Eventually, I started to get more and more familiar with different languages. In sixth grade, I competed in the NKY regional and KY state science fairs. My project was involved in determining which programming language was the most efficient in computing high number algorithms. Out of several that I tested, C++ was the fastest. This project won me awards at SEFNK (first place in Computer Science middle school), KJAS (third place middle school) and a Broadcom Masters Nomination.


Code Abbey

Since eighth grade, I have been working on problems on the Code Abbey website. I like to code in Python in problems ranging anywhere from involving bubble sort to probability to cloud altitude measurement. Here are samples of my code:

Fibonacci Divisibility
Yacht or Dice Poker


I joined INTERalliance my freshman year. I had a great time at TechOlympics 2018: Imagine, where I went to several seminars and got inspired about different career opportunities. Now, I want to go into artificial intelligence (AI), virtual reality (VR), animation, computer science, cybersecurity or mechanical engineering.

The summer before sophomore year, I attended the 2018 IT Careers Camp at the University of Cincinnati in the Cybersecurity group, and met IT professionals from several big companies.

Sophomore year, I was treasurer of the Ryle chapter, and the Information Systems Co-Manager of the INTERalliance Leadership Council (ILC). As a part of the ILC, I have lead the INTERalliance’s various initiatives and programs. As an Internal Systems manager, I am responsible for assisting the Associate Director in executing any and all needs for running the organization. These include the following:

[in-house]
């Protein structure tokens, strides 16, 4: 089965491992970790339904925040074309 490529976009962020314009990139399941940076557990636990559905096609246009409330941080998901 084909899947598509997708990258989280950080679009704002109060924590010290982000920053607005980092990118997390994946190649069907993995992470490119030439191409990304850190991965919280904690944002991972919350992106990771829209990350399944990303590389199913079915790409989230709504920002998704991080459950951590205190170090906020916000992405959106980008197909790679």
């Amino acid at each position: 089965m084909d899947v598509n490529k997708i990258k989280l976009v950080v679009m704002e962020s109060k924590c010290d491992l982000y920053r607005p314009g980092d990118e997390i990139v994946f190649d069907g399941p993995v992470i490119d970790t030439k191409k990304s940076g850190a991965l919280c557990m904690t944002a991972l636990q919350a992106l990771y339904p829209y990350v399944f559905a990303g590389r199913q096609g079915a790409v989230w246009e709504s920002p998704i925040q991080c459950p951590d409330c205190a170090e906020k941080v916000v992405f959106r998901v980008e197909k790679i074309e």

• Meets the IT needs of the rest of the ILC

• Help implement new software (both finding, implementing, and teaching)

• Managing the back-end of the INTERalliance and TechOlympics websites and am in charge of any major overhauls while working closely with the marketing team

• Assisting any IT needs for large programs

• In charge of cross committee communication; making sure it’s happening effectively

• Managing accounts for all IA media

• Facilitating mass communications

• Assisting in all IT committee needs from collection to analysis

I also had the opportunity to attend the Joint Women’s Leadership Conference in which 50 tri-state students were invited to attend and I was one of two impromptu students chosen to speaker in front of a 500+ audience about my experiences in tehcnology.

Junior year, I was also the Information Systems Co-Manager.



I first applied to the National Center for Women in Technology (NCWIT), a non-profit community with aims to get women more involved in the field of computing, sophomore year. I became a Kentucky State winner, as well winning the National Honorable Mention award. Junior year, I also applied and got the same awards. NCWIT has allowed me to be able to make connections not only with other high schoolers with the same technological interests as me, but also women with real world experience in technological fields.


Congressional App Challenge

Junior year was the first time I applied to the Congressional App Challenge (CAC) through my school's district. This is a competition in which members of the U.S. House of Representatives encourage students to pursue careers in Computer Science. Out of the 40 applicants in my district, I placed overall second with a mobile app I designed to make it easier for animals to be adopted from shelters. Applicants are required to upload a video explaining their app, which I show below. Congressman Brett Guthrie posted my award on his Facebook, shown to the right.

© Mina Ryumae 2019